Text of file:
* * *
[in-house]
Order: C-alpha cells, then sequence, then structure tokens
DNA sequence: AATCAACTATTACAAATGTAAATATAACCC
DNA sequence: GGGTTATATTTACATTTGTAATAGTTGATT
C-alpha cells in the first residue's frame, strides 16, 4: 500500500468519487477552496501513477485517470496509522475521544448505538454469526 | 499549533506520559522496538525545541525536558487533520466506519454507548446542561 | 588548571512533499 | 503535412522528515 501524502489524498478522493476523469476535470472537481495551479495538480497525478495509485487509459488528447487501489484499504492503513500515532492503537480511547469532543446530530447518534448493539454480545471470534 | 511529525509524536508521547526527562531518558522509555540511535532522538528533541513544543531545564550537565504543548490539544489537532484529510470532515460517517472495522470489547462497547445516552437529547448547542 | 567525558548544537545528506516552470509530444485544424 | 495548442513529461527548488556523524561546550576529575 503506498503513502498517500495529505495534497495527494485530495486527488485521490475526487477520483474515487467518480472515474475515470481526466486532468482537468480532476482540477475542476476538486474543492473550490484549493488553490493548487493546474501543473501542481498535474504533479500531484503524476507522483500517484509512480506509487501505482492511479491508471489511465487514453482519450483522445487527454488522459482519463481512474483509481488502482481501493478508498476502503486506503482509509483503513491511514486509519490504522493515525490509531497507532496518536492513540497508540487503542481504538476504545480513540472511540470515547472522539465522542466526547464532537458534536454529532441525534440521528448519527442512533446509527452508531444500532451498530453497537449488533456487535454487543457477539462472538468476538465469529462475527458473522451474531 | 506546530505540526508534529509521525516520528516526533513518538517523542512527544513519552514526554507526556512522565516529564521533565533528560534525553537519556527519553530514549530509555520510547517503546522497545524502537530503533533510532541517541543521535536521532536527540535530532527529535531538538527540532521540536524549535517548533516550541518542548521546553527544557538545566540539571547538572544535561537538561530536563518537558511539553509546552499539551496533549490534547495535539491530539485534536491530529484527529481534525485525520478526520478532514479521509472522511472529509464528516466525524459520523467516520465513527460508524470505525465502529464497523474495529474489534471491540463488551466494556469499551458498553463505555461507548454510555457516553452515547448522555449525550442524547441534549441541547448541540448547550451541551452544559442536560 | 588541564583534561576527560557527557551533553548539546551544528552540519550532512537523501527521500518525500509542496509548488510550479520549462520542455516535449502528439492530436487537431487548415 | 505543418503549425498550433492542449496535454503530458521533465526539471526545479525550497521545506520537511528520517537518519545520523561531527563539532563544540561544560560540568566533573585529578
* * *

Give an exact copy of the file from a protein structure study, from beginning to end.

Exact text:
[in-house]
Order: C-alpha cells, then sequence, then structure tokens
DNA sequence: AATCAACTATTACAAATGTAAATATAACCC
DNA sequence: GGGTTATATTTACATTTGTAATAGTTGATT
C-alpha cells in the first residue's frame, strides 16, 4: 500500500468519487477552496501513477485517470496509522475521544448505538454469526 | 499549533506520559522496538525545541525536558487533520466506519454507548446542561 | 588548571512533499 | 503535412522528515 501524502489524498478522493476523469476535470472537481495551479495538480497525478495509485487509459488528447487501489484499504492503513500515532492503537480511547469532543446530530447518534448493539454480545471470534 | 511529525509524536508521547526527562531518558522509555540511535532522538528533541513544543531545564550537565504543548490539544489537532484529510470532515460517517472495522470489547462497547445516552437529547448547542 | 567525558548544537545528506516552470509530444485544424 | 495548442513529461527548488556523524561546550576529575 503506498503513502498517500495529505495534497495527494485530495486527488485521490475526487477520483474515487467518480472515474475515470481526466486532468482537468480532476482540477475542476476538486474543492473550490484549493488553490493548487493546474501543473501542481498535474504533479500531484503524476507522483500517484509512480506509487501505482492511479491508471489511465487514453482519450483522445487527454488522459482519463481512474483509481488502482481501493478508498476502503486506503482509509483503513491511514486509519490504522493515525490509531497507532496518536492513540497508540487503542481504538476504545480513540472511540470515547472522539465522542466526547464532537458534536454529532441525534440521528448519527442512533446509527452508531444500532451498530453497537449488533456487535454487543457477539462472538468476538465469529462475527458473522451474531 | 506546530505540526508534529509521525516520528516526533513518538517523542512527544513519552514526554507526556512522565516529564521533565533528560534525553537519556527519553530514549530509555520510547517503546522497545524502537530503533533510532541517541543521535536521532536527540535530532527529535531538538527540532521540536524549535517548533516550541518542548521546553527544557538545566540539571547538572544535561537538561530536563518537558511539553509546552499539551496533549490534547495535539491530539485534536491530529484527529481534525485525520478526520478532514479521509472522511472529509464528516466525524459520523467516520465513527460508524470505525465502529464497523474495529474489534471491540463488551466494556469499551458498553463505555461507548454510555457516553452515547448522555449525550442524547441534549441541547448541540448547550451541551452544559442536560 | 588541564583534561576527560557527557551533553548539546551544528552540519550532512537523501527521500518525500509542496509548488510550479520549462520542455516535449502528439492530436487537431487548415 | 505543418503549425498550433492542449496535454503530458521533465526539471526545479525550497521545506520537511528520517537518519545520523561531527563539532563544540561544560560540568566533573585529578